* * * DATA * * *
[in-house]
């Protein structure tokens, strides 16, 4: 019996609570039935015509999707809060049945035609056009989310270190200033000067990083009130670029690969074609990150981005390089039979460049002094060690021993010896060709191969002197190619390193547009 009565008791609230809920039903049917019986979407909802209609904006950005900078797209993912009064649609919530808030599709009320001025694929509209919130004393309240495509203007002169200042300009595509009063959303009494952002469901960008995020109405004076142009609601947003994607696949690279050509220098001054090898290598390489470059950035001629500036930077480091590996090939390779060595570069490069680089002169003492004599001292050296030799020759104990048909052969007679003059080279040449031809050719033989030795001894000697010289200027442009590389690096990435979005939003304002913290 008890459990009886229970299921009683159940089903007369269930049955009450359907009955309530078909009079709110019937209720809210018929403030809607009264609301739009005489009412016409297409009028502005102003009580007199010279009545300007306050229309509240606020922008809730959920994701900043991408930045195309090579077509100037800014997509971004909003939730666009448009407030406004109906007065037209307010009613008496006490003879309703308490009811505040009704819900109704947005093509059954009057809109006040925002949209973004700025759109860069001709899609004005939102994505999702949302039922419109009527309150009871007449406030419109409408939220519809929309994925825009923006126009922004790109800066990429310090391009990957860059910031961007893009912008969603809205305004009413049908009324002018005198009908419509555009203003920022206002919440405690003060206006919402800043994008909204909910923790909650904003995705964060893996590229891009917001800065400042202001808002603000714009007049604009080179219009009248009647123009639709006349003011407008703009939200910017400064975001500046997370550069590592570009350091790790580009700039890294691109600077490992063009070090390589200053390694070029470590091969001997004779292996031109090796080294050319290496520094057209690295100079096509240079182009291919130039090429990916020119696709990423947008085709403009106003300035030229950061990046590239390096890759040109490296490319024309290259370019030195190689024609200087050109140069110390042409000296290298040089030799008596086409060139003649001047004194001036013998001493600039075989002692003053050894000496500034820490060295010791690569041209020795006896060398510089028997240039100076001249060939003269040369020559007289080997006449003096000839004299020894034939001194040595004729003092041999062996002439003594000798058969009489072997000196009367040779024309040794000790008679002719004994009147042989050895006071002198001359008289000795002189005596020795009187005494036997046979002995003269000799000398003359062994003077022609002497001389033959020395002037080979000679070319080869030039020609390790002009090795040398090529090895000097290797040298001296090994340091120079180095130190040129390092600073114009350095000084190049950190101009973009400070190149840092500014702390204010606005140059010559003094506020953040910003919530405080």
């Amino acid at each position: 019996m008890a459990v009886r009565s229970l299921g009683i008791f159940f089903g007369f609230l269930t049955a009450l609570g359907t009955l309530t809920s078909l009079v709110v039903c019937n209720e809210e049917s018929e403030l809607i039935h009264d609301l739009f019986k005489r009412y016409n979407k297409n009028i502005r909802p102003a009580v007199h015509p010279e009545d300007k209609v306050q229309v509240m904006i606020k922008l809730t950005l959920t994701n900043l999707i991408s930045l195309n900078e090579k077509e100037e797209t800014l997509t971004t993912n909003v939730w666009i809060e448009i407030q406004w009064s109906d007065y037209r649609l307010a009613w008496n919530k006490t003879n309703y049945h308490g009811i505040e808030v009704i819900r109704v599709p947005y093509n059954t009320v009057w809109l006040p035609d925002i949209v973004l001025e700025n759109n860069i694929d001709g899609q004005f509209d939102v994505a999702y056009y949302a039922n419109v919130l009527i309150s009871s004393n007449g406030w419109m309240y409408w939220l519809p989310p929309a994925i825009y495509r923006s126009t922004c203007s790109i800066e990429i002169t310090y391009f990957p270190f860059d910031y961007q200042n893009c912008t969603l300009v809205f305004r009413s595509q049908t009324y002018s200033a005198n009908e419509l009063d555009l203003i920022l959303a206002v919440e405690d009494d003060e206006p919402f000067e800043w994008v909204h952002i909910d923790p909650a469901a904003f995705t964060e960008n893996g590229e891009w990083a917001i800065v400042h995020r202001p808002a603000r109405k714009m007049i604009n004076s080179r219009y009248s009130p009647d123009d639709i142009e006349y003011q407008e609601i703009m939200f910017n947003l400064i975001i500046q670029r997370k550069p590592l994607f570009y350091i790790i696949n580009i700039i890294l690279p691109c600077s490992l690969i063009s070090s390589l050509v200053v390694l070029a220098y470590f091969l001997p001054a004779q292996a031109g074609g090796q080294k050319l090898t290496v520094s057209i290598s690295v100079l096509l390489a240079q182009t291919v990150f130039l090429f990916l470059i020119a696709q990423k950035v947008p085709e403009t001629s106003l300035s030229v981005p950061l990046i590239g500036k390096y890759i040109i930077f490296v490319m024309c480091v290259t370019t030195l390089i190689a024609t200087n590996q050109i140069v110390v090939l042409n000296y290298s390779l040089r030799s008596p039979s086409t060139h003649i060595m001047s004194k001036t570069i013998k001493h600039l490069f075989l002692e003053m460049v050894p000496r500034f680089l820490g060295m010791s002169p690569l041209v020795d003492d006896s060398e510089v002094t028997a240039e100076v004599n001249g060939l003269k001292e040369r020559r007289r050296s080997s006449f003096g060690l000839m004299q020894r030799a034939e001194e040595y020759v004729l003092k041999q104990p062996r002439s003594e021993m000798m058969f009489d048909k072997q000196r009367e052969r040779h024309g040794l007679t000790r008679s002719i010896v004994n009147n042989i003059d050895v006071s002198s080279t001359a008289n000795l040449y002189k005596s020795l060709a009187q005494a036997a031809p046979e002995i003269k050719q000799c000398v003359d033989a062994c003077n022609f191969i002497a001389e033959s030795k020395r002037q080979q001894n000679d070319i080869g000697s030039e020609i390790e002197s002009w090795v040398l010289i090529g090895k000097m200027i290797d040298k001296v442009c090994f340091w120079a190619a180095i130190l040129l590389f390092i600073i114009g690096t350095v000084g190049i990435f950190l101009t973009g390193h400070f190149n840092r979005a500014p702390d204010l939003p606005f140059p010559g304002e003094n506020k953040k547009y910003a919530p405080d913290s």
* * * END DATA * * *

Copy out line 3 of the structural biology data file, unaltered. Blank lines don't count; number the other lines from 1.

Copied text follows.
């Amino acid at each position: 019996m008890a459990v009886r009565s229970l299921g009683i008791f159940f089903g007369f609230l269930t049955a009450l609570g359907t009955l309530t809920s078909l009079v709110v039903c019937n209720e809210e049917s018929e403030l809607i039935h009264d609301l739009f019986k005489r009412y016409n979407k297409n009028i502005r909802p102003a009580v007199h015509p010279e009545d300007k209609v306050q229309v509240m904006i606020k922008l809730t950005l959920t994701n900043l999707i991408s930045l195309n900078e090579k077509e100037e797209t800014l997509t971004t993912n909003v939730w666009i809060e448009i407030q406004w009064s109906d007065y037209r649609l307010a009613w008496n919530k006490t003879n309703y049945h308490g009811i505040e808030v009704i819900r109704v599709p947005y093509n059954t009320v009057w809109l006040p035609d925002i949209v973004l001025e700025n759109n860069i694929d001709g899609q004005f509209d939102v994505a999702y056009y949302a039922n419109v919130l009527i309150s009871s004393n007449g406030w419109m309240y409408w939220l519809p989310p929309a994925i825009y495509r923006s126009t922004c203007s790109i800066e990429i002169t310090y391009f990957p270190f860059d910031y961007q200042n893009c912008t969603l300009v809205f305004r009413s595509q049908t009324y002018s200033a005198n009908e419509l009063d555009l203003i920022l959303a206002v919440e405690d009494d003060e206006p919402f000067e800043w994008v909204h952002i909910d923790p909650a469901a904003f995705t964060e960008n893996g590229e891009w990083a917001i800065v400042h995020r202001p808002a603000r109405k714009m007049i604009n004076s080179r219009y009248s009130p009647d123009d639709i142009e006349y003011q407008e609601i703009m939200f910017n947003l400064i975001i500046q670029r997370k550069p590592l994607f570009y350091i790790i696949n580009i700039i890294l690279p691109c600077s490992l690969i063009s070090s390589l050509v200053v390694l070029a220098y470590f091969l001997p001054a004779q292996a031109g074609g090796q080294k050319l090898t290496v520094s057209i290598s690295v100079l096509l390489a240079q182009t291919v990150f130039l090429f990916l470059i020119a696709q990423k950035v947008p085709e403009t001629s106003l300035s030229v981005p950061l990046i590239g500036k390096y890759i040109i930077f490296v490319m024309c480091v290259t370019t030195l390089i190689a024609t200087n590996q050109i140069v110390v090939l042409n000296y290298s390779l040089r030799s008596p039979s086409t060139h003649i060595m001047s004194k001036t570069i013998k001493h600039l490069f075989l002692e003053m460049v050894p000496r500034f680089l820490g060295m010791s002169p690569l041209v020795d003492d006896s060398e510089v002094t028997a240039e100076v004599n001249g060939l003269k001292e040369r020559r007289r050296s080997s006449f003096g060690l000839m004299q020894r030799a034939e001194e040595y020759v004729l003092k041999q104990p062996r002439s003594e021993m000798m058969f009489d048909k072997q000196r009367e052969r040779h024309g040794l007679t000790r008679s002719i010896v004994n009147n042989i003059d050895v006071s002198s080279t001359a008289n000795l040449y002189k005596s020795l060709a009187q005494a036997a031809p046979e002995i003269k050719q000799c000398v003359d033989a062994c003077n022609f191969i002497a001389e033959s030795k020395r002037q080979q001894n000679d070319i080869g000697s030039e020609i390790e002197s002009w090795v040398l010289i090529g090895k000097m200027i290797d040298k001296v442009c090994f340091w120079a190619a180095i130190l040129l590389f390092i600073i114009g690096t350095v000084g190049i990435f950190l101009t973009g390193h400070f190149n840092r979005a500014p702390d204010l939003p606005f140059p010559g304002e003094n506020k953040k547009y910003a919530p405080d913290s």